Directed by Paul Greengrass, the intense drama Captain Phillips tells the story of the 2009 hijacking of the U.S. container ship Maersk Alabama by a crew of Somali pirates. During the ordeal, commanding officer Captain Richard Phillips (Tom Hanks) managed to keep his crew safe, but was taken hostage by Somali pirate captain, Muse (Barkhad Abdi), and forced into the middle of a stand-off with the U.S. Navy.
During a press conference at the film’s press day, actor Tom Hanks talked about what he took from meeting the real Captain Phillips, just how small the space once when they were filming on the lifeboat where his character is held hostage, how everyone got bruised during the shoot, shooting the final scene of the movie on the fly, how much he was dazzled by the professionalism of the Navy, how accurate the film is, and what he did when they weren’t shooting. Check out what he had to say after the jump.
TOM HANKS: Yes, and that’s always surprising. You don’t necessarily go in to talk to the person to try to find some secret key to the lock. He is an accomplished merchant mariner. He’s very proud of what he does. He went to an academy. I had no idea there was such a thing as a merchant marine academy. He has years and years of experience, doing this very thing. He’s responsible for his crew, his ship and his cargo, and getting, as quickly as possible, to the port of his destination. He’s a very pleasant guy. He’s happy-go-lucky. He’s funny. And when he’s not at work, I don’t think you could ask for a better guy to hang out with because he’s just a dude. But, when he’s at work, he is very no-nonsense because it’s a very serious, un-glamorous business.
Did you put yourself in Phillips’ place, at all, and think about your family, when you made this?
HANKS: There are times in your work where you do that, but after awhile, that well has been gone to a few times too many, and it has to be more of an empathetic reaction to the actual people. I got to know Rich a little bit, but I don’t have anything in common with him. I love my family and I love my kids, but when the moments come, it’s not as though you can just substitute your own life with what you’re doing on film. You have to go to some other place where it’s bigger than your own life. I don’t know how to explain the process, and I certainly wouldn’t, but it’s not merely thinking about my wife and my kids, and what would I do in these situations. It requires being open to a bigger, holistic vision of what the story is, as well as the truly tactile experience of what we’d been through, over the course of making the movie. Early on in my career, when I wasn’t 57 years old and I hadn’t done that much or seen that much, I would turn to images of my family quite a bit in the work that I did. But as time goes by, you’ve got to see it in a broader picture than just your own personal world. You’ve got to look at the bigger world and be a part of that.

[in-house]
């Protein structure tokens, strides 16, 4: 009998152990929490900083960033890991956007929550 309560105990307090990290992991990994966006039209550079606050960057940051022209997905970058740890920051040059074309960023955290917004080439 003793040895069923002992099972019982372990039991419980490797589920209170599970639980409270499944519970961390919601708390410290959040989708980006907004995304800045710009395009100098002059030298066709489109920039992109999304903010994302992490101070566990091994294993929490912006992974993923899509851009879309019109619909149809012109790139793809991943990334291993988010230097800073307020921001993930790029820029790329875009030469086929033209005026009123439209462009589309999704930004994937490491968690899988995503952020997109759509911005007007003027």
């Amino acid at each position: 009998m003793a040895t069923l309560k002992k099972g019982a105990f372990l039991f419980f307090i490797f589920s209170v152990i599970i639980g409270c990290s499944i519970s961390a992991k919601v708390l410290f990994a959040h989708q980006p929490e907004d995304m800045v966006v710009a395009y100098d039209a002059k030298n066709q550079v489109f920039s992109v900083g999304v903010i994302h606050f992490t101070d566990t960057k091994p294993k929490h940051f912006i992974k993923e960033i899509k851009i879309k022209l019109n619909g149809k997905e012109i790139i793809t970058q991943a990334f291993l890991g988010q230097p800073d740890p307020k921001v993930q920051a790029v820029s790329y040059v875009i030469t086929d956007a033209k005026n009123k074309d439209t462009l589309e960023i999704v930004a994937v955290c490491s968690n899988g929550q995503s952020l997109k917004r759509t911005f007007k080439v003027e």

What did you learn from working with Barkhad Abdi, since he’s never acted before?
HANKS: The four guys – Mahat Ali, Faysal Ahmed, little Barkhad [Abdirahman] and big Barkhad [Abdi] – achieved something that often is proven, again and again. There’s a small percentage of people who can act. There’s a small percentage who get to do this for a living. There’s a swath of the population that are able to keep a story in their head and fight all the battles against self-consciousness and the surreal unnaturalness of acting in a movie. The technical aspects you can learn fairly quickly. But, that other aspect of inhabiting a character and staying on story and on point while maintaining that character is not something everybody can do. These guys – particularly Barkhad [Abdi] – were evident from the get-go. Even though there was a true terror in the eyes of all the white guys, when they came aboard the ship the first) time, what transpired after that had to go beyond any artificial trickery. They had to deliver the goods. The fact that they did, through the course of the entire movie, is a testament to the power of creative artists. It just so happens that Paul went to Minneapolis and found these four guys, who are very much the creative artists any actor is, and any actor in the cast was. The only difference is that this was their first movie, as opposed to their 17th. There is no substitute for accurate behavior. There is no substitute for true reacting. When you can see that in somebody who’s doing it pretty much for the first time, even though they were rehearsed for weeks and weeks, to see somebody come in so primed and ready, it just lifts everybody’s game, mine included.
Did you feel claustrophobic while you were working on the lifeboat?
HANKS: I’m not a particularly claustrophobic person, but it was a very small space. There was no other way to do it. We built an exact replica and put it on a gimbal, and that’s where we shot. Environmentally, it does a lot of the work for you. It’s a very uncomfortable space. It smells horrible. The air is bad. It’s hot, and you are right on top of each other. There are a lot of places to bonk your head and crack your knee. We all did that. Everybody had all sorts of various scars. And we were in there for a very, very long time. But, Paul [Greengrass] sets up an environment that is very realistic, and I can’t imagine doing it any other way. There are ways that may have been more pleasant, but for everything we needed to go through, as actors, that tiny, hot, cramped place, with only two little windows on it, was a great advantage for us.